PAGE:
Everyone wants what they can’t have.
Today on my envy list: freckles—those specks of extra melanin production that appear after sun exposure or from genetics. I’ve always wanted them but never seemed to able to get them. That was, of course, before I learned about the magic of makeup.
I tested three ways to Fake the Freckle. But it isn’t so easy. Below is my tumultuous journey with three products. Take heed and learn from my mistakes.
The natural-looking one
I’ve watched so many beauty gurus, spent so many late nights browsing YouTube, that I tend to think I am a makeup expert. Full disclosure, I am not an expert nor can I pretend to be one. It takes only one bad experience to bring me back down to Earth.
The first product I tried was built for the specific purpose of applying faux-freckles. Freck, $22, comes in a tiny cylindrical container with a small brush tip and claims to be the original freckle cosmetic. After I saw YouTuber, Alissa Ashley use this, I knew I needed it and I assumed it’d be easy. I was soon humbled to learn it takes some practice.
When I first received the package in the mail, I ripped it open and immediately tried it out. I lightly dotted the tip in clusters of 3-5 around my cheeks and the bridge of my nose and stood back to look at my masterpiece.
The dots were way too dark, and I mean waaay too dark. They looked like horribly deep black-heads, the kind of black-heads you see on Dr. Pimple Popper’s YouTube, the kind that require medical attention. Defeated, I took them off with a makeup wipe and set Freck aside for a couple of days.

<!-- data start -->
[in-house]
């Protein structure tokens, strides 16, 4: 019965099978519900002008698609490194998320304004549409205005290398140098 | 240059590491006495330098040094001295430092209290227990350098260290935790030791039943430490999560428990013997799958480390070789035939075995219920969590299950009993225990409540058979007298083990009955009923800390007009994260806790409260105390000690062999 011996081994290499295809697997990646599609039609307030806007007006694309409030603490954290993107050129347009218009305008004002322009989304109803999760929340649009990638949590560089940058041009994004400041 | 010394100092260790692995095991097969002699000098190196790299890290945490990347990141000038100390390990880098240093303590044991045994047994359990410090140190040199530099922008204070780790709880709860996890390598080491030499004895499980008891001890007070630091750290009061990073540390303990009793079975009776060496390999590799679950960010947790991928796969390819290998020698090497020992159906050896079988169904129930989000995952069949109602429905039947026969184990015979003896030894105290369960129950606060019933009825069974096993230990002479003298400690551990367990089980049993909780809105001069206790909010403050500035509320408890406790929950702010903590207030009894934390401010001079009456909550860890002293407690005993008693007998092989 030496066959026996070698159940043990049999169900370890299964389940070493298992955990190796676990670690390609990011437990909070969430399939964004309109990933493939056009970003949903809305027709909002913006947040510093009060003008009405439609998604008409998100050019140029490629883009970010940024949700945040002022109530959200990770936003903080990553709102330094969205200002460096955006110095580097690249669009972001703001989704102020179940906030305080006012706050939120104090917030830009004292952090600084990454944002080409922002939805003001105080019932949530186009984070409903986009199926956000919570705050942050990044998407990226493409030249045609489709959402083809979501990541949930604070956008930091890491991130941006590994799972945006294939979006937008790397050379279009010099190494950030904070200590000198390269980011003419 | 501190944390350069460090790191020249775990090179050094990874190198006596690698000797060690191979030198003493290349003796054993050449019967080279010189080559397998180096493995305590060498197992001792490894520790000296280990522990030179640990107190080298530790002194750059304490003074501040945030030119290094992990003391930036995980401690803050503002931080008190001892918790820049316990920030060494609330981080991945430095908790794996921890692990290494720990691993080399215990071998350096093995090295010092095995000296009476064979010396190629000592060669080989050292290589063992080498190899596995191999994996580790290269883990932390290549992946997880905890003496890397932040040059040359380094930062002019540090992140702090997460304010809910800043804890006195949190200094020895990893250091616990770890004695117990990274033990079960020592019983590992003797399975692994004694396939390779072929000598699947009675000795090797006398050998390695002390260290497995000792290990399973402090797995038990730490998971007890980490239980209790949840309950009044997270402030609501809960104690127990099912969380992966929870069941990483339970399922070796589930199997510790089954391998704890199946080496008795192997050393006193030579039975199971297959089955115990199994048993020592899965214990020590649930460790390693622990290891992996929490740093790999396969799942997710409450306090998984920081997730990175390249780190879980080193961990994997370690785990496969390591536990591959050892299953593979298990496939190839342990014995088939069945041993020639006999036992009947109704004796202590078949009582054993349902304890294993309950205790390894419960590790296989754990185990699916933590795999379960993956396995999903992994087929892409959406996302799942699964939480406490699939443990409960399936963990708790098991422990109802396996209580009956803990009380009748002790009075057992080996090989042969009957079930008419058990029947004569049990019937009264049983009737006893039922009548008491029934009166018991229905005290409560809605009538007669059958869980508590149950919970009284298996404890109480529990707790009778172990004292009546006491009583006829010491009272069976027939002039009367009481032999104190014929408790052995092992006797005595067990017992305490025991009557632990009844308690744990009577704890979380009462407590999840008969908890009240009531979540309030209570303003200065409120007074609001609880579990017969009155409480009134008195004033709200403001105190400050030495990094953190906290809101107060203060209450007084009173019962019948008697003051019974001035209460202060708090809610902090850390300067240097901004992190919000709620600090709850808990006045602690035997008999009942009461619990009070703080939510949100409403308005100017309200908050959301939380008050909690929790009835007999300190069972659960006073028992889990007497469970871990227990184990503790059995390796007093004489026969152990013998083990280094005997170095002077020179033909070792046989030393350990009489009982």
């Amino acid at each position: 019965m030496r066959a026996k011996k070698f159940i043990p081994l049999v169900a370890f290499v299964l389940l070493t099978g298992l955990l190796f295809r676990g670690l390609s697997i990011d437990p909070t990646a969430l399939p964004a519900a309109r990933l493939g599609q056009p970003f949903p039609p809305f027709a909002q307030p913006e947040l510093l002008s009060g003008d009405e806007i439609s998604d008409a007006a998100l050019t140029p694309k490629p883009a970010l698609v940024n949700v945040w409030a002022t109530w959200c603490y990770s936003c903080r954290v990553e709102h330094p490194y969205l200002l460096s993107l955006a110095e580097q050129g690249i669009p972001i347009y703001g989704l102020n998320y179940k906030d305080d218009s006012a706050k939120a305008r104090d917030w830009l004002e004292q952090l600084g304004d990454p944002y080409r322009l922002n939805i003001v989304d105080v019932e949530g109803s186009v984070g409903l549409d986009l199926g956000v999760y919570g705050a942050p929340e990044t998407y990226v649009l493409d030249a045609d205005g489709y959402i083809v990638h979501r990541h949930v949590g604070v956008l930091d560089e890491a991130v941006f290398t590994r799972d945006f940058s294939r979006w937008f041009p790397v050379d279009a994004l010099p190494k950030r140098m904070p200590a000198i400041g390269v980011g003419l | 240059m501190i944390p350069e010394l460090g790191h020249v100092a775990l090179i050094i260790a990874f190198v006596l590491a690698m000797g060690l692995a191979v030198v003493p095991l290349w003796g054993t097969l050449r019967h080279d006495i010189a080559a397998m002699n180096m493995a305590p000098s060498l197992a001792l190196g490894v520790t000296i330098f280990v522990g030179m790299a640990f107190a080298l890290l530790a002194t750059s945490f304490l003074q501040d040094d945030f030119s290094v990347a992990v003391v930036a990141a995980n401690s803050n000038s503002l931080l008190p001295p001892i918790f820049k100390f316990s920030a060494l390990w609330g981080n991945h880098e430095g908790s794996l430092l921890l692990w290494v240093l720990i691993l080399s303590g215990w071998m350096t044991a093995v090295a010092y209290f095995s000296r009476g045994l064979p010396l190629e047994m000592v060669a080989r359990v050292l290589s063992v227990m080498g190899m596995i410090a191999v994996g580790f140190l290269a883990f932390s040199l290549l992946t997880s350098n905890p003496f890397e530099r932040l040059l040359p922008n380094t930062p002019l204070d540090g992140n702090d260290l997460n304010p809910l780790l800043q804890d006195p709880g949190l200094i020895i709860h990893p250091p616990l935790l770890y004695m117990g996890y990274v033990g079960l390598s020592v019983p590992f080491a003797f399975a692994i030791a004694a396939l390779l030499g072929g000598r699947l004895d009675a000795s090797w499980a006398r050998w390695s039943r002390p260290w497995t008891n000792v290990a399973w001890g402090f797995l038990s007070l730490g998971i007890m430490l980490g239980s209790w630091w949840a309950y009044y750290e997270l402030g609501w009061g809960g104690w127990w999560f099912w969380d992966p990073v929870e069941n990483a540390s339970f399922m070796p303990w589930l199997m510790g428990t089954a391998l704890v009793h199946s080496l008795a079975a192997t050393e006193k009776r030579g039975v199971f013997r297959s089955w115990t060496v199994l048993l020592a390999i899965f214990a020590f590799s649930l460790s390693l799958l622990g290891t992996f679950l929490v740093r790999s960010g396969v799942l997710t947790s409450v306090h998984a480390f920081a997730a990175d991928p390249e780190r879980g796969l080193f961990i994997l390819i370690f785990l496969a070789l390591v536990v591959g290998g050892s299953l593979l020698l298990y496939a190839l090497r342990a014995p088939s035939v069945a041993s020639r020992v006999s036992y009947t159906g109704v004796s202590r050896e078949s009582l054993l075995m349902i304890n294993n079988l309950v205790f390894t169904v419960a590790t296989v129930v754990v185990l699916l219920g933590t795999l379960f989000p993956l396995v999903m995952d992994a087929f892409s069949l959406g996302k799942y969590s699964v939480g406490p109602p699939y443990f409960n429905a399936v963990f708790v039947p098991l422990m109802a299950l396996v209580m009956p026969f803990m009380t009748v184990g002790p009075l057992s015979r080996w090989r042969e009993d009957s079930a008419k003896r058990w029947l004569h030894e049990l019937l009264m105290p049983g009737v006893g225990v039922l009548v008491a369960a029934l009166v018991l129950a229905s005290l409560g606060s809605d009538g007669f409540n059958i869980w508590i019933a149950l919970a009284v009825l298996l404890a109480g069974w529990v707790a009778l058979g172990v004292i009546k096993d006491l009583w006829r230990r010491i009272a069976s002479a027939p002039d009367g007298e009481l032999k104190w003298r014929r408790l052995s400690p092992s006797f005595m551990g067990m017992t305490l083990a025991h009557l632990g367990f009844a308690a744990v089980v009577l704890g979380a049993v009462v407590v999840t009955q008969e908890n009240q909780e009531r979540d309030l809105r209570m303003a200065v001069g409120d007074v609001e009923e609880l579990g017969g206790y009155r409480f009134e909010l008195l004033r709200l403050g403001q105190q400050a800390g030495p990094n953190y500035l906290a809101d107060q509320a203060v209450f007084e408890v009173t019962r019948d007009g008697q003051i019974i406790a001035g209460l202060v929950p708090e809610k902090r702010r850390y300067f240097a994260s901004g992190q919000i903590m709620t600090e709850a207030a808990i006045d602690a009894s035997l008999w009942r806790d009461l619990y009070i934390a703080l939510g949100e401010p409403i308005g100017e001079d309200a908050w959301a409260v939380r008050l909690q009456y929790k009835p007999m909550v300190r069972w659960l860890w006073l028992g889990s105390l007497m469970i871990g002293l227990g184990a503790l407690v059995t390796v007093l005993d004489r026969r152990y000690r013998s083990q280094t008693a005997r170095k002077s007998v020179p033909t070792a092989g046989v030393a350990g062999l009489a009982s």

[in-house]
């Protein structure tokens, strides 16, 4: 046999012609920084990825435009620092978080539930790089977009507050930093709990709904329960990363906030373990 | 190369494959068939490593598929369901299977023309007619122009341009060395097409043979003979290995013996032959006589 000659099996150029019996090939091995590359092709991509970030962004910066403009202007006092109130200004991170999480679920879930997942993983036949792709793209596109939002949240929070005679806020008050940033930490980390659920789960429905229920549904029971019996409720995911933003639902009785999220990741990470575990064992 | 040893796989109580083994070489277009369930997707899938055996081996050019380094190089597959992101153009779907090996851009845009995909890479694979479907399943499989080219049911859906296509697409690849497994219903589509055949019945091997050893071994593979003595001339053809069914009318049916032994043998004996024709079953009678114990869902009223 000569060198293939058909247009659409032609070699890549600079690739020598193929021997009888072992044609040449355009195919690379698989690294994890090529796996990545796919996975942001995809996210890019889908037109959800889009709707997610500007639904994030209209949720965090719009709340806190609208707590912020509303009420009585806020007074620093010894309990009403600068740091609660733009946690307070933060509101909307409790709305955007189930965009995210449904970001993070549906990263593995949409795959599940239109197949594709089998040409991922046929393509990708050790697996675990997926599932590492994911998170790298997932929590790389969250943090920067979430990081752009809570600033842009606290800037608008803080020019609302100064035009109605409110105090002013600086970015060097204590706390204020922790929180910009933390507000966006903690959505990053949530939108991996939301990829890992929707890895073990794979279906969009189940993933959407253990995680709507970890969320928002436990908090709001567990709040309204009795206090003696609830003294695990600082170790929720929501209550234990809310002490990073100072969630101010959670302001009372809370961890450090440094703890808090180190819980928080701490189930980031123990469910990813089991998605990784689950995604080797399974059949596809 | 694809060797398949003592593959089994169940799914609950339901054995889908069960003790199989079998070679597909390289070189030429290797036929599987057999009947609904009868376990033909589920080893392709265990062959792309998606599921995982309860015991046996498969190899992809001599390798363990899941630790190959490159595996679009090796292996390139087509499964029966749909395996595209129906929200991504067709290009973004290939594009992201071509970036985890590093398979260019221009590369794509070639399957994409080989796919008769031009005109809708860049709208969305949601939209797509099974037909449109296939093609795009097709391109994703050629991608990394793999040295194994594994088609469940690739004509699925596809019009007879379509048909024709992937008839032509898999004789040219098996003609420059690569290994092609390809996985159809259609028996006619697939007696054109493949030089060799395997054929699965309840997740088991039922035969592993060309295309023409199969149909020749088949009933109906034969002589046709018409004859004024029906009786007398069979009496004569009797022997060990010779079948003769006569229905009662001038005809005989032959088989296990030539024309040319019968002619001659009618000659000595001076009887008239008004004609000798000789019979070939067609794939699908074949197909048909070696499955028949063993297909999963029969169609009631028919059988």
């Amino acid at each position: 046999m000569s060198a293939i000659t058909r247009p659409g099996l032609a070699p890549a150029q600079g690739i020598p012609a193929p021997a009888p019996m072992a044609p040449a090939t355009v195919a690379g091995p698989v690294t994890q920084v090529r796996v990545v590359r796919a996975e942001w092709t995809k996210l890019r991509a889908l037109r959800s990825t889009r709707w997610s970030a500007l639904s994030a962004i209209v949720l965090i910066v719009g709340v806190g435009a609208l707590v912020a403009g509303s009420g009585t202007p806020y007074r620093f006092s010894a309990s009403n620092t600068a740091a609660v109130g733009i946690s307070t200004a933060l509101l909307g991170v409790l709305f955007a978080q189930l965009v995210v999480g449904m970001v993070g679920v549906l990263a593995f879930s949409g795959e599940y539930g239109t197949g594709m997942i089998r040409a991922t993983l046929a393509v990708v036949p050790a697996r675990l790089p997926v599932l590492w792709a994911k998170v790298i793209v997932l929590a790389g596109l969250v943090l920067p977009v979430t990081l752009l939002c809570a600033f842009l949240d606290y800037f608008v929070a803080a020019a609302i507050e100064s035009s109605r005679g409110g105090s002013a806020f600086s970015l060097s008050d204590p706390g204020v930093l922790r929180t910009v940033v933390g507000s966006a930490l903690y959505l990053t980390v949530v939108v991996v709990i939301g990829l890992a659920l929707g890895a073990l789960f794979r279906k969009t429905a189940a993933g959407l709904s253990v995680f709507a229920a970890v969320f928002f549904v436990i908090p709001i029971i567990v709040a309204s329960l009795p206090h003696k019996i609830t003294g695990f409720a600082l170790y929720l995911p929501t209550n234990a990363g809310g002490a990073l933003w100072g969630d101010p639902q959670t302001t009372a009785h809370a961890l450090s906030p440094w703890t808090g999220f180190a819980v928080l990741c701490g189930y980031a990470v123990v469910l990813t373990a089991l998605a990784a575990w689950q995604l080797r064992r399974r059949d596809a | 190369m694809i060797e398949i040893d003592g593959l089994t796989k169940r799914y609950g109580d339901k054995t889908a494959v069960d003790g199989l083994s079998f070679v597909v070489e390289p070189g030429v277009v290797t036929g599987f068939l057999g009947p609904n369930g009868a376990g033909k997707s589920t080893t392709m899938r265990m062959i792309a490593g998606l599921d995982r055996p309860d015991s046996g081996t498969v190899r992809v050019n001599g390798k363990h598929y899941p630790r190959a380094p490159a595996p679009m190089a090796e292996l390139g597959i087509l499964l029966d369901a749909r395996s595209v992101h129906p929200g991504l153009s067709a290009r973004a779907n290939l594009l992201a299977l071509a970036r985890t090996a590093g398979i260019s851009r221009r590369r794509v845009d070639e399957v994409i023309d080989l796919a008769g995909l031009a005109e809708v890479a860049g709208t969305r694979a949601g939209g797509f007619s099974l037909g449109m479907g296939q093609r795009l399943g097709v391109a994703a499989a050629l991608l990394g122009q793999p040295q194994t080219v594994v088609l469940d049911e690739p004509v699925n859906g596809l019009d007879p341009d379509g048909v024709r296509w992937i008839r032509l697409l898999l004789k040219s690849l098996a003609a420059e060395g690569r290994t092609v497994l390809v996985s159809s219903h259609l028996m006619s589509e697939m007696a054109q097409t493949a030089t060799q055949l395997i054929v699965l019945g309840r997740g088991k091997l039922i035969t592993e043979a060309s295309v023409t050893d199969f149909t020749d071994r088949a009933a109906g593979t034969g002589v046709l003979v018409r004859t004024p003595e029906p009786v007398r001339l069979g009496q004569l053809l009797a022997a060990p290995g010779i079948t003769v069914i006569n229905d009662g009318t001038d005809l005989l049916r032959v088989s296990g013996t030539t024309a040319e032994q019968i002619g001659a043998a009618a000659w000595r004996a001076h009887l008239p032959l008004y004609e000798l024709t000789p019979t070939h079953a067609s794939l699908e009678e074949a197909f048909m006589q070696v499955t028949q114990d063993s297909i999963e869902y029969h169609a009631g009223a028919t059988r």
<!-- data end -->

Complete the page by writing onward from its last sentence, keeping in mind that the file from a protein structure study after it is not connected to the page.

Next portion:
I returned to it about a week later with new conviction to get it right. I learned to dab the spots with my finger to lighten the freckles. But be careful, dab too early and the entire spot comes off, dab too late and the freckle won’t budge. Timing is key. After my third try, I think I got it down. I set it with a finishing powder, something with a little color to help diffuse and soften the look. The result wasn’t half bad, not to brag. I felt accomplished so I took my new freckled face to the roof and took some self-indulgent selfies.
Freck, takes some getting used to, but in the end, it was the most natural-looking option. Take your time and be aware that it can be a bit of a mess if you’re not careful.
The cartoonish one
I moved on to a brow pencil, specifically L’Oréal Paris Makeup Brow Pencil, $8.99. I dotted it on my face and twisted like I’ve seen countless beauty gurus do. And nothing. There was no color whatsoever on my skin.
I figured maybe I needed a face of foundation and powder for it to show up, so I swiped on some of my <Hourglass Vanish Seamless Finish Foundation StickLooking much more even and beige, I went back in with the eyebrow pencil and used my previous technique. I alternated between light brunette and dark blonde to give it some natural-looking variation. It worked but the freckles ended up far too uniform and rounded. I looked like the cartoon-version of Pippi Longstocking, like I had some rare skin condition.
It wasn’t good but I took some selfies to document my failure. To be fair this product was never meant to be used in this way, I can attest to its value as a brow product though. It’s very good for that.
The subtle one
Learning from my previous mistakes, I went into the next product a seasoned veteran. I applied my foundation, set it with powder and took Stila Stay All Day Waterproof Brow Color, Medium, $21, in light to apply the freckles. I varied the angle and the pressure to mimic the natural variation of real freckles.
The result was the most subtle of all the techniques I tried. It had that barely-there look that I so enjoy.
At the end of the day, what did I learn: that beauty gurus make everything look easier, that achieving a natural-looking freckle isn’t easy, that I am not as good at makeup as I imagine and that maybe I should be satisfied with my natural non-freckled face.
Freck, if you can get the hang of it is probably your best bet. The other products should probably be left to do what they were made to do—fill in brows.